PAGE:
With the plight of the women of the text presented against a backdrop of the common sufferings of the time, overt feminism at the spearhead of the story's revolutionary movement comes across as intuitive. Indeed, the way the story tells it, it seems more plausible as a historical movement than much of the ad-hoc re-tellings that pass for mainstream, Christian historicity.
While Cannold's version could stand well enough on its own merits, the origin of the real-world, mainstream, patriarchal narrative is given it's own fictional depiction - credibly fleshed out in cynical, thuggish, tragic opportunism. More conservative types may balk, or be offended, but that'd probably only speak to the merits of the book.
That The Book of Rachael manages all of this (and more) in lucid, descriptive prose, while maintaining pace and consistency, is quite a feat. Tension is maintained throughout the book through the well timed, yet uncontrived use of ever-looming, threats.
There's really only one issue on which I can find fault, and that's if you pick up on the thrust of the narrative, then the going-ons in the final chapters can broadcast themselves in advance just a little. In part this seems due to familiarity (being historical fiction) but also because even if not overly didactic about it, it seems clear the book has a mission. The end flows naturally from what goes before - almost obviously so.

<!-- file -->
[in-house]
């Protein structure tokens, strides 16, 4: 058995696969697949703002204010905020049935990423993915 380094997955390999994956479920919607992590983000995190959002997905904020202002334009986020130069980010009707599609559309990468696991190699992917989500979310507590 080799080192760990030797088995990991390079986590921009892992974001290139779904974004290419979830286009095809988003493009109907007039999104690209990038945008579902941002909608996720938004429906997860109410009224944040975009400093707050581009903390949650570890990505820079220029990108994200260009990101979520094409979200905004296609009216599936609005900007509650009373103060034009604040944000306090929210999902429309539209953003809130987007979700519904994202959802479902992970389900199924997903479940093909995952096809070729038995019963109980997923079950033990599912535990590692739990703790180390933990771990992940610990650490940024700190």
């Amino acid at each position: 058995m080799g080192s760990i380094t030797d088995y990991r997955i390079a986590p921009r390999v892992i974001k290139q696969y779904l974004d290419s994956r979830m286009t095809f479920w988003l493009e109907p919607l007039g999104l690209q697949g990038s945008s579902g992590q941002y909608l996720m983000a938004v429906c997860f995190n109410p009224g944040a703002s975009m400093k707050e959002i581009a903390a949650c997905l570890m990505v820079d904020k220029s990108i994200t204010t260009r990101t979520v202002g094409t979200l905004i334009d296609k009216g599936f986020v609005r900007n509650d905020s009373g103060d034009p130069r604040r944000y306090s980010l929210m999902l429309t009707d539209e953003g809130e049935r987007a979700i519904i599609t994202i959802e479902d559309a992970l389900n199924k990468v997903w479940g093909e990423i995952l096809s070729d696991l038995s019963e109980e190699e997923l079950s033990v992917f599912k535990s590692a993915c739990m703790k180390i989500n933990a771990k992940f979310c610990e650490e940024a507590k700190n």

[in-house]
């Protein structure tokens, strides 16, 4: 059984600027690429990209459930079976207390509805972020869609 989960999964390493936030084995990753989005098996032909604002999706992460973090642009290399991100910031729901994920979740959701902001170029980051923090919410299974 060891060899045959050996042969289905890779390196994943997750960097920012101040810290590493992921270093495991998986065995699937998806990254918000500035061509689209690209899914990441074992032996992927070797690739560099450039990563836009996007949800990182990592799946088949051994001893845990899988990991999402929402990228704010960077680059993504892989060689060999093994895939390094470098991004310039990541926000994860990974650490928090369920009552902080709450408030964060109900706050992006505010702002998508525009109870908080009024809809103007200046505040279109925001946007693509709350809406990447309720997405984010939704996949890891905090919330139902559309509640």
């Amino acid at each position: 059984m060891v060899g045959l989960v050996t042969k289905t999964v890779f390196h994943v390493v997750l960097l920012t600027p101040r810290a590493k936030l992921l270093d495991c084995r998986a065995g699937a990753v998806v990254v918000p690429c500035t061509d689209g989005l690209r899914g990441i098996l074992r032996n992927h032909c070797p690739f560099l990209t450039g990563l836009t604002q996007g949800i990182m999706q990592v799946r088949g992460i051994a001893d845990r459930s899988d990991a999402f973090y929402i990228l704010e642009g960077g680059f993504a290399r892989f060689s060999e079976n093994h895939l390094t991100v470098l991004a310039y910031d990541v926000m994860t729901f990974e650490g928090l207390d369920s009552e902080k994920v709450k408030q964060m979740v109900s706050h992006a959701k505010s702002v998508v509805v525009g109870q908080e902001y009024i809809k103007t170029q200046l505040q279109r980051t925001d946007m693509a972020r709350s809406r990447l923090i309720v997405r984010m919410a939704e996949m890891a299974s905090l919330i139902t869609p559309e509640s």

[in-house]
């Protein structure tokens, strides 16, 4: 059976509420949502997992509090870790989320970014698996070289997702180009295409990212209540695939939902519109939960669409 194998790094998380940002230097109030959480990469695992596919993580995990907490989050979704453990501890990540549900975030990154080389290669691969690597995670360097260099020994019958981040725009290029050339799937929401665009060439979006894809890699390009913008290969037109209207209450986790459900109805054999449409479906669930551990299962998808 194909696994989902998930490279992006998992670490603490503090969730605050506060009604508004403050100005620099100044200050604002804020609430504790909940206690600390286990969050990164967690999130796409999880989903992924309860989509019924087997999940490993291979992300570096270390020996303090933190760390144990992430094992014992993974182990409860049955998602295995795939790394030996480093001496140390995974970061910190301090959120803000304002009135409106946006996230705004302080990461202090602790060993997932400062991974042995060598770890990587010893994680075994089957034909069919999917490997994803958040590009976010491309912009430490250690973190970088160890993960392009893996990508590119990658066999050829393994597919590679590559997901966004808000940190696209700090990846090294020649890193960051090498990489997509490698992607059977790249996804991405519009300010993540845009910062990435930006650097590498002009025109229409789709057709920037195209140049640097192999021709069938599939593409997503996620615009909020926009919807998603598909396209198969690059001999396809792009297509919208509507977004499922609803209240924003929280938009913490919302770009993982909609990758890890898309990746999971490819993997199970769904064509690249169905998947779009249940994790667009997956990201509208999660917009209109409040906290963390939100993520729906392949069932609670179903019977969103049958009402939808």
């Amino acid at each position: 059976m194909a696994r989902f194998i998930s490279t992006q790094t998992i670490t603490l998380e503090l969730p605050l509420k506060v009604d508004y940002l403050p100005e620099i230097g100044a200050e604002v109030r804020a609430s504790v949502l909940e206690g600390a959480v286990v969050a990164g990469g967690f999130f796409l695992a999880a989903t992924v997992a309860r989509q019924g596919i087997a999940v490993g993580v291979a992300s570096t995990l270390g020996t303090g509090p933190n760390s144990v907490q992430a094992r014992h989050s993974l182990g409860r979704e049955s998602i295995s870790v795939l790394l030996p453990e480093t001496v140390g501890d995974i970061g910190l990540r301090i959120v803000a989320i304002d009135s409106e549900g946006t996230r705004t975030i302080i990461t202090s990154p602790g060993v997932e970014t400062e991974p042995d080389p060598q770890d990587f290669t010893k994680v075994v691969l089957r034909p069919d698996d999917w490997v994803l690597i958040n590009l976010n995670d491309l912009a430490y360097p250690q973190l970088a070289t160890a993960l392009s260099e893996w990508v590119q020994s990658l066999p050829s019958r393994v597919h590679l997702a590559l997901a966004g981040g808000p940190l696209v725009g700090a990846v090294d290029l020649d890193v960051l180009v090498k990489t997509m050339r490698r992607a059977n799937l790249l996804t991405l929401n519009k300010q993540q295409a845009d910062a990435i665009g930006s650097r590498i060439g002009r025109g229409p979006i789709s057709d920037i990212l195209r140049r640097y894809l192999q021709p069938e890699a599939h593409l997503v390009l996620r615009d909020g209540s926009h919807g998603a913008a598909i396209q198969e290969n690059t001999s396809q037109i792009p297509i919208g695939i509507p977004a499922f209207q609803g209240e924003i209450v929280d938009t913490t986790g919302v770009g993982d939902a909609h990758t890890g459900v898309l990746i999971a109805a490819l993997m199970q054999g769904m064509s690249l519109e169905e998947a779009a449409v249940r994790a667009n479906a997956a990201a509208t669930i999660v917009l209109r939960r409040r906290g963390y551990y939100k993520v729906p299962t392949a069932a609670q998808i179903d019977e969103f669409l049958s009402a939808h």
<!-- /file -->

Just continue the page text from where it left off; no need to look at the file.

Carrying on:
Mind you, I note this perceived fault mostly out of a need for due diligence. I'm not so sure it's avoidable, nor not a product of the many merits of the text. Much less did this apparent flaw detract from my appreciation of said merits; these being many and sound.
This 'flaw' is just my focus on part of my own perspective, so even if you do accept my take on things there's still a lot more to the story - including several important divergences from the main events of the plot. You just can't be bored by this book.
It's essential reading, especially for us guys. So just lay back, open the book, and respect that Rachael knows what she's doing.